Haunted Zoo takes from famous horror movies to scare visitors
By BY DIANNA WRAY
Oct. 23, 2010 at 5:23 a.m.
The Texas Zoo was filled with moans, shrieks and howls as the last rays of sunset disappeared behind the trees on Friday evening.
A vampire prowled through the makeup counter, looking for more fake blood, while Medusa stuck a careful finger in her eye, adjusting an amber-colored snake-eye contact.
"OK, folks. The gates are closing. No one in costume outside of the gates from now on. Where are my vampires? OK, y'all come with me," Haunted Zoo coordinator Jay Gregston said, as he hustled a group of bloody teenagers to their posts.
For the past three years, volunteers have turned out in droves, eager to cover themselves in blood and guts and be part of the Haunted Zoo.
It's all for a good cause - this is the zoo's biggest fundraiser of the year.
But don't let that fool you. They get to scare people, and that's what it's all about.
"It can get pretty intense. Last year, we had a lady, a grown woman, who wet her pants she was so scared," Gregston said with a grin.
Gregston has been putting on the Haunted Zoo for three years now, raising money for the animals by scaring the wits out of children and adults alike.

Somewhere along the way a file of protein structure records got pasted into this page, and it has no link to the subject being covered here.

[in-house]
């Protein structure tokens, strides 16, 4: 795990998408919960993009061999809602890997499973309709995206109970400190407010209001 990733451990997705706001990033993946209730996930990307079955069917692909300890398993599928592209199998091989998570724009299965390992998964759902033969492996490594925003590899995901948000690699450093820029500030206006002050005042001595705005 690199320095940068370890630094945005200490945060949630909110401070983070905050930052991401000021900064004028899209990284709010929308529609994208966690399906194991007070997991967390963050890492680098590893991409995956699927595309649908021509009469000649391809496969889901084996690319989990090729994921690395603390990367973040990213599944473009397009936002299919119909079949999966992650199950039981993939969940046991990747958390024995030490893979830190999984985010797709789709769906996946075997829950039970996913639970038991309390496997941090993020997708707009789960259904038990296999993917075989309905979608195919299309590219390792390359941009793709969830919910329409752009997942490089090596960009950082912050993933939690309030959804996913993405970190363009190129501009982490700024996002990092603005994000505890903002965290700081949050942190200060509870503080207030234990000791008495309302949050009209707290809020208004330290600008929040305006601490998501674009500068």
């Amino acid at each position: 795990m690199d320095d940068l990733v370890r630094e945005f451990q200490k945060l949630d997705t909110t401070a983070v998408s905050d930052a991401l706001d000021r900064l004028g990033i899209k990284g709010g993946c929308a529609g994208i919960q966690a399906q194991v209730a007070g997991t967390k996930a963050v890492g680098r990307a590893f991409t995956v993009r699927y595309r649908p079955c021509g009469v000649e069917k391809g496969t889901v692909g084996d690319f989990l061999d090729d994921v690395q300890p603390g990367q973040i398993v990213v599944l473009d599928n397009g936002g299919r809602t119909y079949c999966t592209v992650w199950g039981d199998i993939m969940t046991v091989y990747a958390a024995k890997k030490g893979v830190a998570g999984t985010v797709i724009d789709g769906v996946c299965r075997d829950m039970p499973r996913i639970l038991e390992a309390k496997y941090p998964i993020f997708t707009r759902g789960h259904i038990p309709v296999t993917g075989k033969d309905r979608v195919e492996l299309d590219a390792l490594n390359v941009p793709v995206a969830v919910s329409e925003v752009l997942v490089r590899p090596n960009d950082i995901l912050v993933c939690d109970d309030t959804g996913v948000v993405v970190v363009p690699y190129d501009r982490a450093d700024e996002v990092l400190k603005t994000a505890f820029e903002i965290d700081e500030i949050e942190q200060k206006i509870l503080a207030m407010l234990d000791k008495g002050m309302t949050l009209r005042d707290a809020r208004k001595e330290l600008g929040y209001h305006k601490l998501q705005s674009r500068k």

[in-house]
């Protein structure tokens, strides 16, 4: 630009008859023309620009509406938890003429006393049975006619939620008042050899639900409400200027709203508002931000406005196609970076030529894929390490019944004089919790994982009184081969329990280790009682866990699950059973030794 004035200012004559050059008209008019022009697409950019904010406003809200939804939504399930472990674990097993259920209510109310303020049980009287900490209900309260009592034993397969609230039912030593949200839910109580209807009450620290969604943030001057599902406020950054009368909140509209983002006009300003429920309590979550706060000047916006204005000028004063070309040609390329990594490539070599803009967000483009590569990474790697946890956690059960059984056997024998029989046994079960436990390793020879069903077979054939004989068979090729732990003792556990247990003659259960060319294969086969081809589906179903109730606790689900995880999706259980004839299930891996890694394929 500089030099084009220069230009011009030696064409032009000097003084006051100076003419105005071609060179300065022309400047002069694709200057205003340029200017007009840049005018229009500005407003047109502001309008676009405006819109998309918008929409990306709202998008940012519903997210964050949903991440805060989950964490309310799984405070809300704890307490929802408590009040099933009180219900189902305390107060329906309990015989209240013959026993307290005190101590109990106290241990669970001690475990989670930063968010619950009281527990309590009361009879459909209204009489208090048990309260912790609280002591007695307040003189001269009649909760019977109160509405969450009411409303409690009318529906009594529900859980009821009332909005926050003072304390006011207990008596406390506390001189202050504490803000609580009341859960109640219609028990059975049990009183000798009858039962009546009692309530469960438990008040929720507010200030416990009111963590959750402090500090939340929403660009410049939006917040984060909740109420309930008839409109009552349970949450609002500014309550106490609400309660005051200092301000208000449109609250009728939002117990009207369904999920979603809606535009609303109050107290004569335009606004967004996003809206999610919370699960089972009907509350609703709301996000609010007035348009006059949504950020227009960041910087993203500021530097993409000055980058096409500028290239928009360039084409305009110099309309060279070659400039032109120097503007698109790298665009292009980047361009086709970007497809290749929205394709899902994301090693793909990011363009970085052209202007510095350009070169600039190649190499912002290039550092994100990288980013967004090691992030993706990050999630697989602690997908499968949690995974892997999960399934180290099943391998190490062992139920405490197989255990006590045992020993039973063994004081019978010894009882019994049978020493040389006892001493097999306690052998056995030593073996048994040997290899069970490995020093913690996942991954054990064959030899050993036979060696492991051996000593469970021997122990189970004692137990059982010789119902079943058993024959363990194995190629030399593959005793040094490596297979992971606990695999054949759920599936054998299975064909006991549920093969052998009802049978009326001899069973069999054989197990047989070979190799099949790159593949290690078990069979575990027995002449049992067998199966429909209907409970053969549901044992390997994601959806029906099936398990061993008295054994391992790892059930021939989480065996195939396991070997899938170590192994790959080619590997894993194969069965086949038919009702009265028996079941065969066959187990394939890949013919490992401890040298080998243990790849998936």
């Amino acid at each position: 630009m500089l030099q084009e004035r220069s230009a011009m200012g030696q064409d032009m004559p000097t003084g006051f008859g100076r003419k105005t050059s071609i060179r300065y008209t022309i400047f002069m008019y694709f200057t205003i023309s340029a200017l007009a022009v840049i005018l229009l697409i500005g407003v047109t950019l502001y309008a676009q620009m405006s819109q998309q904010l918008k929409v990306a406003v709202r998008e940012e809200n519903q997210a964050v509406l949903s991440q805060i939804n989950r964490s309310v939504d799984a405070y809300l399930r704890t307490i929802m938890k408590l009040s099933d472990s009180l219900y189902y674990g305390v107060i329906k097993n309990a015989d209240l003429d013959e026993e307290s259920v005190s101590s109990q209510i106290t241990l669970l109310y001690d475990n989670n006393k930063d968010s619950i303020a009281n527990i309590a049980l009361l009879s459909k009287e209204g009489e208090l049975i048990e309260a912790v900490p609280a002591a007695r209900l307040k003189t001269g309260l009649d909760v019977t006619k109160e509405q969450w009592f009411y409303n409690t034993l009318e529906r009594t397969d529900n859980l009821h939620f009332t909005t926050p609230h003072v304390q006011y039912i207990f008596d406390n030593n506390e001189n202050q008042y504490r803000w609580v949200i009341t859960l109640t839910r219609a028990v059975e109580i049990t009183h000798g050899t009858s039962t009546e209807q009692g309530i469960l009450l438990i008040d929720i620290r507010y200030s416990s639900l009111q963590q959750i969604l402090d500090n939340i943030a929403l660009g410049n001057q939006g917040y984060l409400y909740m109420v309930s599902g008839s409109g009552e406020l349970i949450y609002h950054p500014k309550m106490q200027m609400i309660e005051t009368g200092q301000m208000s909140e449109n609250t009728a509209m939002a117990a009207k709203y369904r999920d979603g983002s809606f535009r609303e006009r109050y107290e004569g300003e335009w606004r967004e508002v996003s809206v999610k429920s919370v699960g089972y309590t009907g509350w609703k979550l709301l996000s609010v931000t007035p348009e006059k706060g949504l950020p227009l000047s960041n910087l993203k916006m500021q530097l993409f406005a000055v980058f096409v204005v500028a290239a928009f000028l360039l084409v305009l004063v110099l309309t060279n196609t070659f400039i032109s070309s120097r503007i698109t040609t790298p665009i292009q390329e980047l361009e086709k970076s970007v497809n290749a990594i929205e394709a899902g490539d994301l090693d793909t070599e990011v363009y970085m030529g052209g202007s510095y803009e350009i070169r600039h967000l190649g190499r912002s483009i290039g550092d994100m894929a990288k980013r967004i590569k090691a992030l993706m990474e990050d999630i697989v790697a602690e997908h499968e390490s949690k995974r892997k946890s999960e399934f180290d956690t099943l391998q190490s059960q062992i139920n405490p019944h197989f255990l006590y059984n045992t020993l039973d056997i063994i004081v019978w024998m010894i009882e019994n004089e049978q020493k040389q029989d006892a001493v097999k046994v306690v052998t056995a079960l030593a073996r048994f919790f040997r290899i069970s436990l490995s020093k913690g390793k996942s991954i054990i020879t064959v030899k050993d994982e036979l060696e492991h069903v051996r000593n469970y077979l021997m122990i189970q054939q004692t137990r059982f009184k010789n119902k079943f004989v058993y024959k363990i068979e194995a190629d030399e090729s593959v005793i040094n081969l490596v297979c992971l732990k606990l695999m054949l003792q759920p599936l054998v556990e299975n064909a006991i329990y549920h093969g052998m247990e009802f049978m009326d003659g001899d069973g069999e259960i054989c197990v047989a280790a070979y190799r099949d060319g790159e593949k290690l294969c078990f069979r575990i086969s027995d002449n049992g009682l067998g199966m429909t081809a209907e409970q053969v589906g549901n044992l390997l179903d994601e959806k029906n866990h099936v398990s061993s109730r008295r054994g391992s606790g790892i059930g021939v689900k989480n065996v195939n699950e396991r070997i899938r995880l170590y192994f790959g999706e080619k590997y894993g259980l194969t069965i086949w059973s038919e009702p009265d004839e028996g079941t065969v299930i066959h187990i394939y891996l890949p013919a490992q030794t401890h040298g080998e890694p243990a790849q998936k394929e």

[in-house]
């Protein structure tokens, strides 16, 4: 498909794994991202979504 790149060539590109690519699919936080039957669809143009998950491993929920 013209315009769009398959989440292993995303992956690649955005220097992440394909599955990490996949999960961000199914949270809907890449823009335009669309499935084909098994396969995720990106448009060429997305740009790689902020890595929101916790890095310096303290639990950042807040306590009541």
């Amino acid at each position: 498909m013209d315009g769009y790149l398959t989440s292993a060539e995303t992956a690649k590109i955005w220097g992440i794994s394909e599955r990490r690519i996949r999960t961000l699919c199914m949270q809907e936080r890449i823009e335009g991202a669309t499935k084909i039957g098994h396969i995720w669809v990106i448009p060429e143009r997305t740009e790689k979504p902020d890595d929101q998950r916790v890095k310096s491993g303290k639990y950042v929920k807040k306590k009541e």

Each year has a theme, and it takes a couple of months to plan everything out and set it up, Gregston said.
This year, "Twilight Zooclipse" uses different famous horror movies for inspiration, drawing on everything from "Nightmare on Elm Street" to "Sinbad and the Golden Fleece," Gregston said.
Gregston can plan all he wants, but once the doors swing open, the success of the Haunted Zoo is in the hands of his performers.
Volunteers who sign on are guaranteed to spend hours screaming, snarling, running and doing everything they can to make sure participants get their money's worth.
This year, more than 40 teenagers and adults got the chance to scare the pants off of those going through the Haunted Zoo.
On Friday evening, volunteers crouched in their assigned sections, waiting impatiently for the sky to get dark enough to begin.
"It's just a lot of fun. You get to be something you're not. You get to see people's expressions. It's fun. Especially the screams," said Kirsten Buzzell, 17, who was dressed as a mad Alice in Wonderland, complete with spatters of blood and crazy eyes. "Besides, I love animals."
Shelby Stellman, a red-eyed vampire spattered with blood, agreed.
"We get to dress up and get covered in blood and stuff," Shelby said.
The zoo expects to raise about $15,000 from the event, Gregston said.
The event continues on Halloween weekend.
It wouldn't be possible without the volunteers.
"I've got some good actors this year. There are going to be some really scary moments," Gregston said, laughing.